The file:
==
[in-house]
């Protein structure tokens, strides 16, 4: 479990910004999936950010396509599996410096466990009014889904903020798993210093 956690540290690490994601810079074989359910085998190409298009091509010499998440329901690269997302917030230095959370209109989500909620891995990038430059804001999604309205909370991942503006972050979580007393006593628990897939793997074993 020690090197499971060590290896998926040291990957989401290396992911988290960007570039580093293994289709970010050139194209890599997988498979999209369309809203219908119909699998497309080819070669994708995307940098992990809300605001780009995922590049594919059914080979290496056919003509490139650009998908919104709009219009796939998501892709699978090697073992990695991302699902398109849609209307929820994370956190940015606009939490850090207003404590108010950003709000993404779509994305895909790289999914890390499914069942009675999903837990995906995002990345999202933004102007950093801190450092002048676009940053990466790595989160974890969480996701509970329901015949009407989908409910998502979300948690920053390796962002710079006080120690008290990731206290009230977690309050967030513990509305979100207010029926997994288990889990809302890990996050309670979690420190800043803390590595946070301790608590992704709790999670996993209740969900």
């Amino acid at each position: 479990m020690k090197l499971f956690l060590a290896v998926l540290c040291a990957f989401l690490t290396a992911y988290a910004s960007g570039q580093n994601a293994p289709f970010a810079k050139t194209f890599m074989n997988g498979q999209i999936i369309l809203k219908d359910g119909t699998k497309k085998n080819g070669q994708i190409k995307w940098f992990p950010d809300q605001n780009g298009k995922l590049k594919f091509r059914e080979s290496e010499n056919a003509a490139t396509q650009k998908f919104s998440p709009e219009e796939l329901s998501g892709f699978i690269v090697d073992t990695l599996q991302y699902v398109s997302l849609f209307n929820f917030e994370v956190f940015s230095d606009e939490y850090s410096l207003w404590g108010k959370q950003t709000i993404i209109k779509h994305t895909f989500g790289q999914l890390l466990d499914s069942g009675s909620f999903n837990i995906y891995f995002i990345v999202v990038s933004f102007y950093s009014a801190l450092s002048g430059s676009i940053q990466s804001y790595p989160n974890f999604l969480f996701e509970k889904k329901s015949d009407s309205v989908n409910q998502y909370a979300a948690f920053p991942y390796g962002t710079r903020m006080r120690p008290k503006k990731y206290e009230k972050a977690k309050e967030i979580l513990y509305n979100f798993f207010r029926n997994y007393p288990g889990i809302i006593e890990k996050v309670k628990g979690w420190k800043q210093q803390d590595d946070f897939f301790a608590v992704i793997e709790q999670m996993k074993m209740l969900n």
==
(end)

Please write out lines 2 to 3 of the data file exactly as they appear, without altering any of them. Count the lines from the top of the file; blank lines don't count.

């Protein structure tokens, strides 16, 4: 479990910004999936950010396509599996410096466990009014889904903020798993210093 956690540290690490994601810079074989359910085998190409298009091509010499998440329901690269997302917030230095959370209109989500909620891995990038430059804001999604309205909370991942503006972050979580007393006593628990897939793997074993 020690090197499971060590290896998926040291990957989401290396992911988290960007570039580093293994289709970010050139194209890599997988498979999209369309809203219908119909699998497309080819070669994708995307940098992990809300605001780009995922590049594919059914080979290496056919003509490139650009998908919104709009219009796939998501892709699978090697073992990695991302699902398109849609209307929820994370956190940015606009939490850090207003404590108010950003709000993404779509994305895909790289999914890390499914069942009675999903837990995906995002990345999202933004102007950093801190450092002048676009940053990466790595989160974890969480996701509970329901015949009407989908409910998502979300948690920053390796962002710079006080120690008290990731206290009230977690309050967030513990509305979100207010029926997994288990889990809302890990996050309670979690420190800043803390590595946070301790608590992704709790999670996993209740969900």
């Amino acid at each position: 479990m020690k090197l499971f956690l060590a290896v998926l540290c040291a990957f989401l690490t290396a992911y988290a910004s960007g570039q580093n994601a293994p289709f970010a810079k050139t194209f890599m074989n997988g498979q999209i999936i369309l809203k219908d359910g119909t699998k497309k085998n080819g070669q994708i190409k995307w940098f992990p950010d809300q605001n780009g298009k995922l590049k594919f091509r059914e080979s290496e010499n056919a003509a490139t396509q650009k998908f919104s998440p709009e219009e796939l329901s998501g892709f699978i690269v090697d073992t990695l599996q991302y699902v398109s997302l849609f209307n929820f917030e994370v956190f940015s230095d606009e939490y850090s410096l207003w404590g108010k959370q950003t709000i993404i209109k779509h994305t895909f989500g790289q999914l890390l466990d499914s069942g009675s909620f999903n837990i995906y891995f995002i990345v999202v990038s933004f102007y950093s009014a801190l450092s002048g430059s676009i940053q990466s804001y790595p989160n974890f999604l969480f996701e509970k889904k329901s015949d009407s309205v989908n409910q998502y909370a979300a948690f920053p991942y390796g962002t710079r903020m006080r120690p008290k503006k990731y206290e009230k972050a977690k309050e967030i979580l513990y509305n979100f798993f207010r029926n997994y007393p288990g889990i809302i006593e890990k996050v309670k628990g979690w420190k800043q210093q803390d590595d946070f897939f301790a608590v992704i793997e709790q999670m996993k074993m209740l969900n």